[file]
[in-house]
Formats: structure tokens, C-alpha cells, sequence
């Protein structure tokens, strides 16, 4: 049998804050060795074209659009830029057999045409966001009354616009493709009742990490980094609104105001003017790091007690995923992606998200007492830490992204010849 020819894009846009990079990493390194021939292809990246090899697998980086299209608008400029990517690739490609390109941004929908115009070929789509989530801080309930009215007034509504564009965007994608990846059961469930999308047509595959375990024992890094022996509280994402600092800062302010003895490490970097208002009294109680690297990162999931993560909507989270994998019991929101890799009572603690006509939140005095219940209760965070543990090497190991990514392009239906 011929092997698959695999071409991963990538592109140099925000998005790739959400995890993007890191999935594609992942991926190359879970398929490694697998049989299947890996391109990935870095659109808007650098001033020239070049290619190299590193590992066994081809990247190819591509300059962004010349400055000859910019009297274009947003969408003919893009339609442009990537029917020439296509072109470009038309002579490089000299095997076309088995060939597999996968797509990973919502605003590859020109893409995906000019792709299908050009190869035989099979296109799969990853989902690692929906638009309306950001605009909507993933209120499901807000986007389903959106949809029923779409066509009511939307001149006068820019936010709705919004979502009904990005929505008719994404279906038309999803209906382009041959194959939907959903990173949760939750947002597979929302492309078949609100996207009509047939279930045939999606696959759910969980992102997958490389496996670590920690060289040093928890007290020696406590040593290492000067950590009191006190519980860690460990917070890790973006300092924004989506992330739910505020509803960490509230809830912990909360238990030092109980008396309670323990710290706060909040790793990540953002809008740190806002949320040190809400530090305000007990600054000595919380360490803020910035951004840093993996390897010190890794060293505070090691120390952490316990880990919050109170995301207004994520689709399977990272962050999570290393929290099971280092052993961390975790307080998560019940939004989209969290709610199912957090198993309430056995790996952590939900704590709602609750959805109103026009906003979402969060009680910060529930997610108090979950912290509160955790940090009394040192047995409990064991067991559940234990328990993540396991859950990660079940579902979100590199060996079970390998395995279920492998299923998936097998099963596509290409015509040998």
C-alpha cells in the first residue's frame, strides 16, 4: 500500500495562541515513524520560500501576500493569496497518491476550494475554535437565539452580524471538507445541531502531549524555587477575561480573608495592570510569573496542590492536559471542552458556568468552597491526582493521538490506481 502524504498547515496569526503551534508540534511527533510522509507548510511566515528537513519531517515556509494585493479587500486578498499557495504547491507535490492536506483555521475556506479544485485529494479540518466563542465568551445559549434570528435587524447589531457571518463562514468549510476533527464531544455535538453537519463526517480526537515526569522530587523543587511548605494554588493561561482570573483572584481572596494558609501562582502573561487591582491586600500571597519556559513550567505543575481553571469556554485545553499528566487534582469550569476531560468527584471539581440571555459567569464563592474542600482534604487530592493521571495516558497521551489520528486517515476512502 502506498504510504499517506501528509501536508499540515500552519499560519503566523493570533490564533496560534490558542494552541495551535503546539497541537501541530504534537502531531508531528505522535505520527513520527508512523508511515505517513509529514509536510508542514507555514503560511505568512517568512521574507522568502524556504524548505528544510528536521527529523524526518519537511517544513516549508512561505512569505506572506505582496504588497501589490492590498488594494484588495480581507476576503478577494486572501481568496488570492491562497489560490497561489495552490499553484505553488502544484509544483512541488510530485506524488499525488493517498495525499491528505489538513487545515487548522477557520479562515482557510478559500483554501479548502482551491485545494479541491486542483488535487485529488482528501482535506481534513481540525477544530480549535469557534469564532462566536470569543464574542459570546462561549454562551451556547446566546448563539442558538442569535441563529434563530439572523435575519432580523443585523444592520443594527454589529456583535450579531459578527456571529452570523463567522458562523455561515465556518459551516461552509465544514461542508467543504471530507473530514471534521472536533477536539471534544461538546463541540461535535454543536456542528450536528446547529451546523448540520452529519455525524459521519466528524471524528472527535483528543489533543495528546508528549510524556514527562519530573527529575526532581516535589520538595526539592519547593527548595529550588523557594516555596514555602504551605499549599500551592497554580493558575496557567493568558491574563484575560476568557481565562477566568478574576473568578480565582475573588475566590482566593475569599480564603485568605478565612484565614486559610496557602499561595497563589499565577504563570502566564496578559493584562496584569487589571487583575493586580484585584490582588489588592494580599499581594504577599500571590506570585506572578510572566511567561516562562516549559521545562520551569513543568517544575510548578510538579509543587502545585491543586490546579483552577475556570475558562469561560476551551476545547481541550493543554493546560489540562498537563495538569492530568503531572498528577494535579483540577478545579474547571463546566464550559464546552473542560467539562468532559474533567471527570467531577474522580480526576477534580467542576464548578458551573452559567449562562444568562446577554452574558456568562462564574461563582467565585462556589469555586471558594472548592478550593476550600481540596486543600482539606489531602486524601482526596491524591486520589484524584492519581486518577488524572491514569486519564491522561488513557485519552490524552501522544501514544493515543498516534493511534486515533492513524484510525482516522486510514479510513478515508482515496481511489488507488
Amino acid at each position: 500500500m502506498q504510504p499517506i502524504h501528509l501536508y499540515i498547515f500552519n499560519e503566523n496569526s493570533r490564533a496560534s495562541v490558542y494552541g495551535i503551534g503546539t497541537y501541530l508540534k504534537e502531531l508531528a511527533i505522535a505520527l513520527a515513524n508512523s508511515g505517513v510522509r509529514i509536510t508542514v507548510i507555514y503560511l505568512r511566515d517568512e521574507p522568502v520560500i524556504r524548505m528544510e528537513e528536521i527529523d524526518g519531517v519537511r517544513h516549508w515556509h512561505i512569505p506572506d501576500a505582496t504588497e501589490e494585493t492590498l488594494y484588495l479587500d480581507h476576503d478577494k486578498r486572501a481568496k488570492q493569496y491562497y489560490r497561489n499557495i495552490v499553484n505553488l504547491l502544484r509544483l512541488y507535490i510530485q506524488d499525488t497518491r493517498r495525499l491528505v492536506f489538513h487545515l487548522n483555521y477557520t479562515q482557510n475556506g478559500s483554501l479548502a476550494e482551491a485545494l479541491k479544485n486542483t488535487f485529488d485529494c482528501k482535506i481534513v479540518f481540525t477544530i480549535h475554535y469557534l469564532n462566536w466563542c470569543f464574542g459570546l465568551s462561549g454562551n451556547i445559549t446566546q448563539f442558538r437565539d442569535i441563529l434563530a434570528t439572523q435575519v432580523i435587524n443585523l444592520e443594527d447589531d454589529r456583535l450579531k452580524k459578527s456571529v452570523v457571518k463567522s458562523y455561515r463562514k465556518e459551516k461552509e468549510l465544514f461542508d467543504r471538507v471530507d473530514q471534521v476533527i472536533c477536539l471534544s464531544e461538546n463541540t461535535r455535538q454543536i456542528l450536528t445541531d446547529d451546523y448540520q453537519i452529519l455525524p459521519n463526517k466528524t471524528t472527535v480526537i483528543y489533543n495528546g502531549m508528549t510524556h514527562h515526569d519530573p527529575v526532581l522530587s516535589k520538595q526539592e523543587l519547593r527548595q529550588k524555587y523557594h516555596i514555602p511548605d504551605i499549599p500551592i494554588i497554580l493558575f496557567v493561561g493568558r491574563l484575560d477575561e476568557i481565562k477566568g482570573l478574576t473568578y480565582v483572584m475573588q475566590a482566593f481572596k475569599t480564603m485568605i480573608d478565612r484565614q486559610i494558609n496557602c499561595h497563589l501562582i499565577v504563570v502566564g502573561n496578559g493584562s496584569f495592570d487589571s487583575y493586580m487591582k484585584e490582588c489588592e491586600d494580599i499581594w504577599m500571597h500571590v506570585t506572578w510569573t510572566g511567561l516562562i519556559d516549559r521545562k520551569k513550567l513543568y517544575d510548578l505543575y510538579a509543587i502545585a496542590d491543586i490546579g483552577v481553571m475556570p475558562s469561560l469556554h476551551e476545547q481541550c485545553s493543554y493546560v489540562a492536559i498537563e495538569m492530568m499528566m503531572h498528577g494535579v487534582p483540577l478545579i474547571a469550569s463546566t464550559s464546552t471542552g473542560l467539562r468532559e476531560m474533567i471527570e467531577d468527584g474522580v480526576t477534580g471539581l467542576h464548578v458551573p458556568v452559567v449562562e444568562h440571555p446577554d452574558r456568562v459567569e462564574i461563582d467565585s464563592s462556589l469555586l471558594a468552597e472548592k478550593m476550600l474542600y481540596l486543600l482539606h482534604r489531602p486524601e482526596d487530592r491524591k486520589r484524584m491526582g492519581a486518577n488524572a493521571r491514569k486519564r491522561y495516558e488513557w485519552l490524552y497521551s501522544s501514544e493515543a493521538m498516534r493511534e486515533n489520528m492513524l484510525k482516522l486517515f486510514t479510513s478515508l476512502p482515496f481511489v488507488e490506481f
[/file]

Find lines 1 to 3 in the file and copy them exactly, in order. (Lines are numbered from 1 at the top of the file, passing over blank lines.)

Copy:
[in-house]
Formats: structure tokens, C-alpha cells, sequence
């Protein structure tokens, strides 16, 4: 049998804050060795074209659009830029057999045409966001009354616009493709009742990490980094609104105001003017790091007690995923992606998200007492830490992204010849 020819894009846009990079990493390194021939292809990246090899697998980086299209608008400029990517690739490609390109941004929908115009070929789509989530801080309930009215007034509504564009965007994608990846059961469930999308047509595959375990024992890094022996509280994402600092800062302010003895490490970097208002009294109680690297990162999931993560909507989270994998019991929101890799009572603690006509939140005095219940209760965070543990090497190991990514392009239906 011929092997698959695999071409991963990538592109140099925000998005790739959400995890993007890191999935594609992942991926190359879970398929490694697998049989299947890996391109990935870095659109808007650098001033020239070049290619190299590193590992066994081809990247190819591509300059962004010349400055000859910019009297274009947003969408003919893009339609442009990537029917020439296509072109470009038309002579490089000299095997076309088995060939597999996968797509990973919502605003590859020109893409995906000019792709299908050009190869035989099979296109799969990853989902690692929906638009309306950001605009909507993933209120499901807000986007389903959106949809029923779409066509009511939307001149006068820019936010709705919004979502009904990005929505008719994404279906038309999803209906382009041959194959939907959903990173949760939750947002597979929302492309078949609100996207009509047939279930045939999606696959759910969980992102997958490389496996670590920690060289040093928890007290020696406590040593290492000067950590009191006190519980860690460990917070890790973006300092924004989506992330739910505020509803960490509230809830912990909360238990030092109980008396309670323990710290706060909040790793990540953002809008740190806002949320040190809400530090305000007990600054000595919380360490803020910035951004840093993996390897010190890794060293505070090691120390952490316990880990919050109170995301207004994520689709399977990272962050999570290393929290099971280092052993961390975790307080998560019940939004989209969290709610199912957090198993309430056995790996952590939900704590709602609750959805109103026009906003979402969060009680910060529930997610108090979950912290509160955790940090009394040192047995409990064991067991559940234990328990993540396991859950990660079940579902979100590199060996079970390998395995279920492998299923998936097998099963596509290409015509040998």